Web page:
Jason Maehl
Ford's Theatre in Washington, D.C., where Abraham Lincoln was assassinated by John Wilkes Booth.

On April 26, 1865, after a near two-week manhunt, federal cavalry troopers finally caught up with John Wilkes Booth, the assassin of Abraham Lincoln.

Booth had been the brains behind the conspiracy to not only murder the president, but likewise kill Vice President Andrew Johnson and Secretary of State William Seward. Johnson's would-be assassin failed to find his courage and walked away from his assignment while the man assigned to murder Seward only succeeded in wounding his target, who was then recovering from a carriage accident.

Only Booth succeeded in his task and disappeared into the night shortly after the gruesome deed. As Lincoln lay dying from a gunshot wound to the back of his head, Secretary of War Edwin Stanton took charge of the manhunt and vowed to find the cowardly assassin.

Soon after, the U.S. government offered $50,000 for the assassin and $25,000 for any of his fellow conspirators. Historian Harry Hansen notes that many believed Booth had acted with the sanction of the remains of the Confederate government.

“The hysteria that swept the country,” Hansen writes, “also led the government to offer $100,000 for the arrest of (Confederate President) Jefferson Davis.” President Andrew Johnson then asserted that the United States military had evidence that Davis and other Confederate leaders had planned the assassination.

That was not the case. Confederate leaders had no knowledge of the plot, and Booth, the true architect of the scheme, began to make his escape to the South. One problem plagued his journey, however: a broken leg. The day after the assassination Booth made his way to the home of Dr. Samuel Mudd, about 25 miles south of Washington.

Booth told Mudd that his broken leg was the result of a riding accident, and the doctor set his bone as best he could. Fearing that either news of the assassination or cavalry patrols might reach Mudd's home, Booth elected to move on quickly despite the pain that riding caused.

The next few days saw Booth moving southward, often hiding in the woods of Maryland and Virginia and hoping he could successfully elude the patrols looking for him.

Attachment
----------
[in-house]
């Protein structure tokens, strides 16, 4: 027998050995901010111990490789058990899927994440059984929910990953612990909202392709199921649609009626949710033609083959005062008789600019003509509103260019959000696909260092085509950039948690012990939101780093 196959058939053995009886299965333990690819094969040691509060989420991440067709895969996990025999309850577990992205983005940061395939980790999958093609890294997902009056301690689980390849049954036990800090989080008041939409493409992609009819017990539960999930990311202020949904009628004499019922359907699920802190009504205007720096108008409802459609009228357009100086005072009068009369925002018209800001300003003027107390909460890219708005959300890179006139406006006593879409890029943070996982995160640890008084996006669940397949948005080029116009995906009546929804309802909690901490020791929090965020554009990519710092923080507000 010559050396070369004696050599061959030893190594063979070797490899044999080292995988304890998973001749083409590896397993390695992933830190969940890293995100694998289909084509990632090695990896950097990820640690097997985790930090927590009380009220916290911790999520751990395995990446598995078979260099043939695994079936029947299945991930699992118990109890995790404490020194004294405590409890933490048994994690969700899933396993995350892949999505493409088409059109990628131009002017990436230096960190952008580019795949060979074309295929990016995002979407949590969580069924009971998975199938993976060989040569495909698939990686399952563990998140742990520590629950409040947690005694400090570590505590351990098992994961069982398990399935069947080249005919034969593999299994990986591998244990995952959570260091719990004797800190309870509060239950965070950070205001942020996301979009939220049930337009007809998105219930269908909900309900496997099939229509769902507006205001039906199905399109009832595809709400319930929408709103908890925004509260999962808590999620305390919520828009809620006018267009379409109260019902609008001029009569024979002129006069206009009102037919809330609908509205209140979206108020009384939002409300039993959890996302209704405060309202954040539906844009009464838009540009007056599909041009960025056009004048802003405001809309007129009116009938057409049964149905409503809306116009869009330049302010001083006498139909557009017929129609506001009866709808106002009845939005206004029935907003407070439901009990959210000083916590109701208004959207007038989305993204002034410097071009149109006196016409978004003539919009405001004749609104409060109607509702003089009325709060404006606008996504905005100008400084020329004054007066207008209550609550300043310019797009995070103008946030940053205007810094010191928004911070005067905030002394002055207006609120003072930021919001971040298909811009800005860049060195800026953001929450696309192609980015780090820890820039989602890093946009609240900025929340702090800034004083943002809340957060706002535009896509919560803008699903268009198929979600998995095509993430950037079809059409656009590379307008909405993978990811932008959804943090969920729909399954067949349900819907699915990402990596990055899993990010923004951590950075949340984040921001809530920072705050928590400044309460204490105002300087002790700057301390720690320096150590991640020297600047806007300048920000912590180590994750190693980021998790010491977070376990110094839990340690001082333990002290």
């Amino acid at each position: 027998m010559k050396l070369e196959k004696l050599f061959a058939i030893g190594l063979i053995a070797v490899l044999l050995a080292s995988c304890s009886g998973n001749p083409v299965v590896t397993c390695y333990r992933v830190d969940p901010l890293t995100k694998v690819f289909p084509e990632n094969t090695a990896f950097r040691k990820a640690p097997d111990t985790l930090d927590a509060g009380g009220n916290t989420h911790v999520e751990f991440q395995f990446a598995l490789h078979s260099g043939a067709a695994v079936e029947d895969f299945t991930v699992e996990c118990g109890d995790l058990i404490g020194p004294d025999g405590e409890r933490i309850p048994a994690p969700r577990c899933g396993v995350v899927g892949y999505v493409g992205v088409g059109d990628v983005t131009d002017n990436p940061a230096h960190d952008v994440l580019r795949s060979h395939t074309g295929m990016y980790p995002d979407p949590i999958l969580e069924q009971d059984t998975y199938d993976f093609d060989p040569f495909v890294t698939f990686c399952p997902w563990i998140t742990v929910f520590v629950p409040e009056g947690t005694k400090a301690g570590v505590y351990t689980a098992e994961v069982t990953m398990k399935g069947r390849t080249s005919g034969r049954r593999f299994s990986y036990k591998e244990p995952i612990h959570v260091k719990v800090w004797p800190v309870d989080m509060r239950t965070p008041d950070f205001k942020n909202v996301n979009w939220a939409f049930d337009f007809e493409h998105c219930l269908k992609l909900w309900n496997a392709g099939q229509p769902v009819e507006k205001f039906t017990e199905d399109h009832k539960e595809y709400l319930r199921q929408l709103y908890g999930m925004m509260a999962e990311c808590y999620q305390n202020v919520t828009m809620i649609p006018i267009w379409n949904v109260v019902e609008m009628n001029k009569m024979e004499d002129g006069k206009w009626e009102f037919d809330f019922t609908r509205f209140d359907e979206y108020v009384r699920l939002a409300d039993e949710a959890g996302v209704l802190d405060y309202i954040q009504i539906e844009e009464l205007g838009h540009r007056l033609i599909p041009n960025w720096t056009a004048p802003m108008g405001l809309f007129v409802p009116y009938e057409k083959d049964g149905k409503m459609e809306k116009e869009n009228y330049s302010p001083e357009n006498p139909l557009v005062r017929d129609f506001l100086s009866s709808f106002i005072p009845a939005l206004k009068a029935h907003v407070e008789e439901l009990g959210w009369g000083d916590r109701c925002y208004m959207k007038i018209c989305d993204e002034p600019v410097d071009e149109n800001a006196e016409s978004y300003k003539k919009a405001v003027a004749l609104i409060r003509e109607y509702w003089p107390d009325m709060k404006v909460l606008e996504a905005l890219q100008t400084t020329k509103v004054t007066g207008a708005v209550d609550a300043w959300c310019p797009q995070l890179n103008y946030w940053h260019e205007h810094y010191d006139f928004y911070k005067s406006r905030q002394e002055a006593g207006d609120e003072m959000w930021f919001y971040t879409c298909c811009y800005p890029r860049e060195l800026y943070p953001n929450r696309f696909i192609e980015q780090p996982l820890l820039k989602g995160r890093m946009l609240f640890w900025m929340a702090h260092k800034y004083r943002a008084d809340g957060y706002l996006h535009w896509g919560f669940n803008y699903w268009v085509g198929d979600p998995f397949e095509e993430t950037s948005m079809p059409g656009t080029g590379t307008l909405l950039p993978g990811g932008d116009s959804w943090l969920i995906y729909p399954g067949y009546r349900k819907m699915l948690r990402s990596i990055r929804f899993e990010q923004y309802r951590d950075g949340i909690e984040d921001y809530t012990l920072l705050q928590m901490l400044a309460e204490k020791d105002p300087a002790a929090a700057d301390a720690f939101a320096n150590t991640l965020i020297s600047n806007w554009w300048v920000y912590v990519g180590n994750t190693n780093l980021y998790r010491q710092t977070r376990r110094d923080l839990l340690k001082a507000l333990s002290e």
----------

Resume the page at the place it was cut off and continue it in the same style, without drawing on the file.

Booth's diary entry for April 21 is heavy with self-pity and self-exculpation: “After being hunted like a dog through swamps, woods and last night being chased by gun boats till I was forced to return wet, cold and starving, with every man's hand against me, I am here in despair. And why; For doing what Brutus was honored for, what made Tell a hero. And yet I for striking down a greater tyrant than they ever knew am looked upon as a common cutthroat. ... If the world knew my heart, that one blow would have made me great, though I did desire no greatness.”

Union cavalry troopers caught up with Booth and his accomplice, David Herold, at the Garrett farm in Caroline County, Va., on April 26. First Lt. E.P. Doherty ordered his 25 troopers to surround the barn in which Booth and Herold were hiding. As Herold threw up his hands and surrendered, Sgt. Boston Corbett could see Booth through a crack in the boards of the barn. Fearing Booth was about to fire into the ranks of his fellow cavalrymen, Corbett shot Lincoln's assassin.

As historian Jay Winik writes, “Booth fell to the ground, face first, then pitched over. He was still breathing. But barely. The bullet had cut through the right side of the assassin's neck, severing his spinal cord. He was paralyzed. And dying.”

The barn, set ablaze in the chaos, began to crumble and the troopers pulled Booth from the flames and put him on the farmhouse's front porch. A doctor was fetched from a local town, but announced that there was nothing he could do.

Surviving only two-and-a-half hours after he was shot, Booth's last request was to see his hands. When lifted to his sight, he only stared down at them and muttered, “Useless ... useless.”

So ended the life of John Wilkes Booth, America's most notorious assassin.

Cody K. Carlson holds a master's degree in history from the University of Utah and currently teaches at Salt Lake Community College. He is also the co-developer of the "History Challenge" iPhone/iPad apps. Email: [email protected]